'Sisters,' Cursed Among Women

By Ann Hornaday
Washington Post Staff Writer
Friday, August 15, 2003

The Scottish actor and director Peter Mullan delivers a scathing reproach to the Catholic Church in "The Magdalene Sisters," a devastating portrait of a particularly painful chapter in that institution's history. The fictional story of four women living in Ireland in the 1960s, it might as well be set in medieval times, so archaic and brutal are the tortures it represents. Like the best of this sort of narrative, "The Magdalene Sisters" raises the question of how people can endure profound suffering and -- more mysterious -- how they can inflict it.

The story opens in 1964 at a country wedding, where Margaret (Anne-Marie Duff) is taken upstairs and raped by a cousin. She tells a relative, but the result isn't the sympathy and outrage on her behalf that she expected. Instead, she is bundled off to a Magdalene Asylum, one of a network of institutions that were built in the 19th century to house "wayward women," who were put to unpaid work doing laundry. Joining her in the dank, cheerless warren of barren rooms are Bernadette (Nora-Jane Noone), a teenage orphan whose crime was flirting with a group of boys outside her orphanage's gate, and Rose (Dorothy Duffy), an unwed mother who's just been forced to give up her baby for adoption.

The three newcomers enter what can only be described as a hell on Earth: The laundry is nothing but a work camp, where nuns regularly beat, torture and humiliate their charges, who are forbidden to communicate with the outside world and with each other. The conditions are pitiful -- a bowl of thin gruel for meals, while the headmistress, Sister Bridget (Geraldine McEwan), and her colleagues feast on bread and jam just a few feet away -- and the sisters are obsessed with the sexual functions and characteristics of their charges. It's not unusual for a nun to line the women up, force them to disrobe, and make fun of their respective body parts. After a day thus spent, the women pray at beds over which are painted the words "God is just."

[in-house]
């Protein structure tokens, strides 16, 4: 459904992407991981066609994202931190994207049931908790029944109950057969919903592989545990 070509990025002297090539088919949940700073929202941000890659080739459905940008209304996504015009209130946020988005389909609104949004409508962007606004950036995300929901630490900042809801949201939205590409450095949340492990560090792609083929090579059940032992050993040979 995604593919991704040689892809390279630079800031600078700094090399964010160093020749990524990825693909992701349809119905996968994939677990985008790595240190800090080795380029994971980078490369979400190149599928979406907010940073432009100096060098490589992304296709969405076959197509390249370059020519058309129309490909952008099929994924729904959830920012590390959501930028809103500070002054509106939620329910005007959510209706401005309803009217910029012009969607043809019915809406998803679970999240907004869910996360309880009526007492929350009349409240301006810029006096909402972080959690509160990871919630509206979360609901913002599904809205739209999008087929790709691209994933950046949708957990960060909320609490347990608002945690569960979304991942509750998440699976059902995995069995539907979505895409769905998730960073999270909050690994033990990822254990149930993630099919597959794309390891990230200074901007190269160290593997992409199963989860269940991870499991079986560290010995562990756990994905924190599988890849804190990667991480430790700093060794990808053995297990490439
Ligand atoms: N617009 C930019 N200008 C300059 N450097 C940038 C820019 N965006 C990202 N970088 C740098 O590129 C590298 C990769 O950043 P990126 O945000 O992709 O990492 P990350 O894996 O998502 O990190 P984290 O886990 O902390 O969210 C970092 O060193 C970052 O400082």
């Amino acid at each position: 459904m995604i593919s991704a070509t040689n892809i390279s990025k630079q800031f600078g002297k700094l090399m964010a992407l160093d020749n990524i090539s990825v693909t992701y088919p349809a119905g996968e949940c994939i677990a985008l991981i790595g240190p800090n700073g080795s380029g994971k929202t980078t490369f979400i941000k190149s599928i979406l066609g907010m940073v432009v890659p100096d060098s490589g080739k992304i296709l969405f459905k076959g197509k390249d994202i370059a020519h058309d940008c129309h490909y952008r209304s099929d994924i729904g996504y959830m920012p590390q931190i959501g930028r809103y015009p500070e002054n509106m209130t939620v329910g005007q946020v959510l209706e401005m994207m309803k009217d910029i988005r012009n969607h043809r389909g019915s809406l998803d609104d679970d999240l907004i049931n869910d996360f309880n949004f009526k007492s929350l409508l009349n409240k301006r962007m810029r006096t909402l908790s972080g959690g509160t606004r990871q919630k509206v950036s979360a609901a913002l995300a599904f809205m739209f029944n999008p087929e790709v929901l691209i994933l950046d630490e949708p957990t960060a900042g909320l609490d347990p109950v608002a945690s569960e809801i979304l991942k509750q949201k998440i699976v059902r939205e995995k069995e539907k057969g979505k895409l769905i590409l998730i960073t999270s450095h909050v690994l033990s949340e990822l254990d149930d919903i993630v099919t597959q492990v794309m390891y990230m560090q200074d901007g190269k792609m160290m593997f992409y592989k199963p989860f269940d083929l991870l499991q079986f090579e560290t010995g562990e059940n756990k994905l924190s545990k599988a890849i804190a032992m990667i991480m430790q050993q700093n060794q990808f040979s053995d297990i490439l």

Watching the ritualized cruelty, or the spectacle of the women, dressed in brown work coveralls, many with their hair shorn, trudging to their steaming sweatshop, it's difficult not to be reminded of a World War II concentration camp. And although the numbers clearly aren't the same -- an estimated 30,000 women were incarcerated at Magdalene laundries until the last one closed in 1996 -- there is a grammar of suffering and injustice, a sort of promiscuity of ghastly images, that "The Magdalene Sisters" uncomfortably shares with so many fictionalized Holocaust films. Thus the nuns begin to resemble Nazi guards, and Sister Bridget -- who sheds precisely one tear in the course of the movie, while watching "The Bells of St. Mary's" -- is missing only a monocle and a long facial scar to complete her sadistic persona.

But for all of its occasionally overheated conventions, "The Magdalene Sisters" is a stirring, emotionally galvanizing film, not only due to its shattering subject matter but thanks to Mullan's spot-on eye for casting and fluid, uncoercive style. He has assembled a fine ensemble cast, including the newcomer Noone, making a spectacular debut as the forthright Bernadette, whose response to her imprisonment is the most morally complex of the group. Most impressively, Mullan tells the story visually whenever he can -- the film's almost wordless opening sequence, wherein Margaret comes to the slow realization that her family isn't going to protect her after her assault, is particularly brilliant. Although Mullan has already come in for heavy criticism from Catholic organizations for hyping the Magdalene Asylum story, he has clearly done his homework. Having seen the film, one former charge reportedly told him, "It was much worse."

Although "The Magdalene Sisters" eventually turns into a gripping prison-break drama, the climactic moment of the film arrives not with an escape but in a seven-word accusation delivered by a mentally and emotionally damaged inmate named Crispina (Eileen Walsh). As she repeats her charge, it gains volume and force until she's indicting an entire hierarchy and its troubled history. How the simple biblical injunction to love one another could be distorted to the extent depicted in "The Magdalene Sisters," God only knows.

The Magdalene Sisters (119 minutes, at Loews Georgetown) is rated R for violence, nudity, sexual content and language.

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